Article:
The Genesis of the GATS (General Agreement on Trade in Services)

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dc.contributor.author MARCHETTI, Juan A.
dc.contributor.author MAVROIDIS, Petros C.
dc.date.accessioned 2012-02-09T13:12:44Z
dc.date.available 2012-02-09T13:12:44Z
dc.date.issued 2011
dc.identifier.citation European Journal of International Law, 2011, 22, 3, 689-721 en
dc.identifier.issn 1464-3596
dc.identifier.issn 0938-5428
dc.identifier.uri http://hdl.handle.net/1814/20339
dc.description.abstract The Uruguay Round services negotiations saw the light of day amidst pressures from lobbies in developed countries, unilateral retaliatory actions, and ideological struggle in the developing world. The final outcome, the GATS, certainly characterized by a complex structure and awkward drafting here and there, is not optimal but is an important first step towards the liberalization of trade in services. This article traces the GATS negotiating history, from its very beginning in the late 1970s, paying particular attention to the main forces that brought the services dossier to the multilateral trading system (governments, industries, and academics), and the interaction between developed and developing countries before and during the Uruguay Round. We will follow the actions, positions, and negotiating stances of four trading partners – Brazil, the European Union, India, and the United States – that were key in the development of the GATS. Finally, we will, indicatively at least, try to attribute a ‘paternity’ (or, rather, a ‘maternity’) to some key features and provisions of the agreement. en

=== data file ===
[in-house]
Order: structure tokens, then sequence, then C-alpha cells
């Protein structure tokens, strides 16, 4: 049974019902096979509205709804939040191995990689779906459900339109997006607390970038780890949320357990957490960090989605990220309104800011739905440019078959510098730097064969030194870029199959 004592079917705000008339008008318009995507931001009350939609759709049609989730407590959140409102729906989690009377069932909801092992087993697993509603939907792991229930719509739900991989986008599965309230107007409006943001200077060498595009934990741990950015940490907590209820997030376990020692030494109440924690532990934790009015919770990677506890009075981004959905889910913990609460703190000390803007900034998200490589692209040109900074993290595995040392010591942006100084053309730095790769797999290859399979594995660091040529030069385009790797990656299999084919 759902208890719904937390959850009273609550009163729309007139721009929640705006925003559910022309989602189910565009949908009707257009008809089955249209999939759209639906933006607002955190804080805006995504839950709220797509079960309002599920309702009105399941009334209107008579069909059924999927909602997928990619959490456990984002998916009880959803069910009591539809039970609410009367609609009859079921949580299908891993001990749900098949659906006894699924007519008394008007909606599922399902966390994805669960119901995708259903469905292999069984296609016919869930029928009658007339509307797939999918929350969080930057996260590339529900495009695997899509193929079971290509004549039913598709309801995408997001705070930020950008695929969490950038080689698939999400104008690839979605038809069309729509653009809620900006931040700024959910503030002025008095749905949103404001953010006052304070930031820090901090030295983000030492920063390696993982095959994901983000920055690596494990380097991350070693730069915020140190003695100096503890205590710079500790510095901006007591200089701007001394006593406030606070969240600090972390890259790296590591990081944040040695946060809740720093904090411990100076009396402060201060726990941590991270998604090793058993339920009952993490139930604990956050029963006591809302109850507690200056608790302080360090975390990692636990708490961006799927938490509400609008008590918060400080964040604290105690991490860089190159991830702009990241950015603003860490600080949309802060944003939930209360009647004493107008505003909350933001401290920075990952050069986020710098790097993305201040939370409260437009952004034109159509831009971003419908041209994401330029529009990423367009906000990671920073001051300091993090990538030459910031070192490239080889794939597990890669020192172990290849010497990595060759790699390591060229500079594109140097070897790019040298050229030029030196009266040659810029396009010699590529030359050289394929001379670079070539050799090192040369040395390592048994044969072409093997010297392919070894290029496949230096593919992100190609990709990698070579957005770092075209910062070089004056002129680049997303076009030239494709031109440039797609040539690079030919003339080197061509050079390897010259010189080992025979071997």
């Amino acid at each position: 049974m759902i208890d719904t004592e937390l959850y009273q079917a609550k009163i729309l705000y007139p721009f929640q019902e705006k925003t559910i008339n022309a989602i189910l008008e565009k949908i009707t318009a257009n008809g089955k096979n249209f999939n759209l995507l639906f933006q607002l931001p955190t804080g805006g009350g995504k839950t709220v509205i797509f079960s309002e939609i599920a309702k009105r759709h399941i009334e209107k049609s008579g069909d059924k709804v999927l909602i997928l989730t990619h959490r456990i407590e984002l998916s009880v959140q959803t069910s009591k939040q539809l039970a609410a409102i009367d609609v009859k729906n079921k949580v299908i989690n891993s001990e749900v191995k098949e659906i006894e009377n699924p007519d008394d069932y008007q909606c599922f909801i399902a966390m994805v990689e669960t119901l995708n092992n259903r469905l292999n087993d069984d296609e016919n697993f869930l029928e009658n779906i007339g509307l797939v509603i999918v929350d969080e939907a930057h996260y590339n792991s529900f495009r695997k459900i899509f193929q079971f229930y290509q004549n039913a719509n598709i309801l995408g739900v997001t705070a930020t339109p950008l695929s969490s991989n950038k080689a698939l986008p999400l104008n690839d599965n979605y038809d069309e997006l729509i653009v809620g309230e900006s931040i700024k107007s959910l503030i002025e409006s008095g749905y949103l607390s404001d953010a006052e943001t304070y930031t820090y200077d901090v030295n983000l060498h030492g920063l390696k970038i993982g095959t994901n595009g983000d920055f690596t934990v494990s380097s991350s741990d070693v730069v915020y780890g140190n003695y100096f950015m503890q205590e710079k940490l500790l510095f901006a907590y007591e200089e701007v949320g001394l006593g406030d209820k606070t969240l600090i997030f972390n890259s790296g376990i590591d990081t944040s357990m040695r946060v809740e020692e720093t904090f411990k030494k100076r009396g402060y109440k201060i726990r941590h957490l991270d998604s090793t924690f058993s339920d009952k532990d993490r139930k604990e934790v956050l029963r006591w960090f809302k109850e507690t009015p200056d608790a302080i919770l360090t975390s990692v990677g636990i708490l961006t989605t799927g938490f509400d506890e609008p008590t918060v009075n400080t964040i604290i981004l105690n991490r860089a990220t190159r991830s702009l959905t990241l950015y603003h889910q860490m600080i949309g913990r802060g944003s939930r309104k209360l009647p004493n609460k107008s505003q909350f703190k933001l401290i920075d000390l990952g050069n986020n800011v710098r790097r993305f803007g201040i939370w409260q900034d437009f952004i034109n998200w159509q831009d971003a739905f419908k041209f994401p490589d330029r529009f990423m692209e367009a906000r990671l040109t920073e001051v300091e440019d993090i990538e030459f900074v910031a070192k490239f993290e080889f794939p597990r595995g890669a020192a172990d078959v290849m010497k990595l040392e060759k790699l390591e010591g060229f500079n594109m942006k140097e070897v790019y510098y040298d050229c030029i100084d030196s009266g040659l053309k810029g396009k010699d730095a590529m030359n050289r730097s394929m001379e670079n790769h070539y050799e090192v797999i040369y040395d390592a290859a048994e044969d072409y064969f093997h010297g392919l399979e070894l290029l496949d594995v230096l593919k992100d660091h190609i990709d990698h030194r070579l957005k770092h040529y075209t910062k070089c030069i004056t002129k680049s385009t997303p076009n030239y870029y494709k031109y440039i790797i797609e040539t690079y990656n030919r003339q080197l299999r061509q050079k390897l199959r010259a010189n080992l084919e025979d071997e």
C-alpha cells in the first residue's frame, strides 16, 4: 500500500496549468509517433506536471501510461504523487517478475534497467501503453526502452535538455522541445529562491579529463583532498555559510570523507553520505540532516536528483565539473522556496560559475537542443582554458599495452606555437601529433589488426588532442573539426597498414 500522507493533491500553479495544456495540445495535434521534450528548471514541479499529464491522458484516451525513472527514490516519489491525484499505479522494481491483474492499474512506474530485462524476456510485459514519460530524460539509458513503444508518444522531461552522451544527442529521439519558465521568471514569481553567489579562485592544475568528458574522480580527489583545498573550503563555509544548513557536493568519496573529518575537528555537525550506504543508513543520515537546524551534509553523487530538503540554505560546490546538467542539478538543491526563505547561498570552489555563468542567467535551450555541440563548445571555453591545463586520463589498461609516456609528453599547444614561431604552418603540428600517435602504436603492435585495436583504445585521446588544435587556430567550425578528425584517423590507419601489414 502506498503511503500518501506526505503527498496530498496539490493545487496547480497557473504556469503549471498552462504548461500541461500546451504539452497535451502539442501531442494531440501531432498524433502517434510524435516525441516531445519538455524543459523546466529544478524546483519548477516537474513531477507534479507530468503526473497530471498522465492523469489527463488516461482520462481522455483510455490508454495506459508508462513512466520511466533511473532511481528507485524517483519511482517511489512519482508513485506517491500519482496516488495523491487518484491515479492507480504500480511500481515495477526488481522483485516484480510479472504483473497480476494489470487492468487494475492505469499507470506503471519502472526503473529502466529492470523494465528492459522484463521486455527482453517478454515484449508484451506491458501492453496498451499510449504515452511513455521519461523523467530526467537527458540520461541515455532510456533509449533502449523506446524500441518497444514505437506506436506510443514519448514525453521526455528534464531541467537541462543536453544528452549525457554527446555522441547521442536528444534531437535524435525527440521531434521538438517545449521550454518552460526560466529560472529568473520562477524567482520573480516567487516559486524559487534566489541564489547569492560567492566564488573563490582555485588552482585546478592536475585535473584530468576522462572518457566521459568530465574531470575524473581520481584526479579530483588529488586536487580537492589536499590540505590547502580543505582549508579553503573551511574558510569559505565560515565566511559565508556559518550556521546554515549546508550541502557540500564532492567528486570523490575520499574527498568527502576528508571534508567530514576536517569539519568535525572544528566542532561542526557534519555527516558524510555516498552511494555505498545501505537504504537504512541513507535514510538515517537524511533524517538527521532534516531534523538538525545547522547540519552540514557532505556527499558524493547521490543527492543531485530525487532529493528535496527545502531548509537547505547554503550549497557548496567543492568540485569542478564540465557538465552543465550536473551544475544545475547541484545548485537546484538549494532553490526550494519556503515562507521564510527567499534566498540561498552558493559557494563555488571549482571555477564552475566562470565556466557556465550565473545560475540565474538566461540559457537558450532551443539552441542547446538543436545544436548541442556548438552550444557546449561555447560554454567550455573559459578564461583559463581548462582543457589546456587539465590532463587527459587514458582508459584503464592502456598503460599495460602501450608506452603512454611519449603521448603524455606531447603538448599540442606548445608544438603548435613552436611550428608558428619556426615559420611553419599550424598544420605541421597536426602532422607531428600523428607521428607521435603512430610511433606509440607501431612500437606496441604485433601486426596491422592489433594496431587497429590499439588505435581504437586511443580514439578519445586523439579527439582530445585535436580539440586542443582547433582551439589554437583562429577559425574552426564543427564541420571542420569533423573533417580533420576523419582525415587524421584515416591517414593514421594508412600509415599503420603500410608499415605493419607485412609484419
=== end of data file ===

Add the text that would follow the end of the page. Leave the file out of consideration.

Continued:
dc.language.iso en en
dc.title The Genesis of the GATS (General Agreement on Trade in Services) en
dc.type Article en
dc.identifier.doi 10.1093/ejil/chr051


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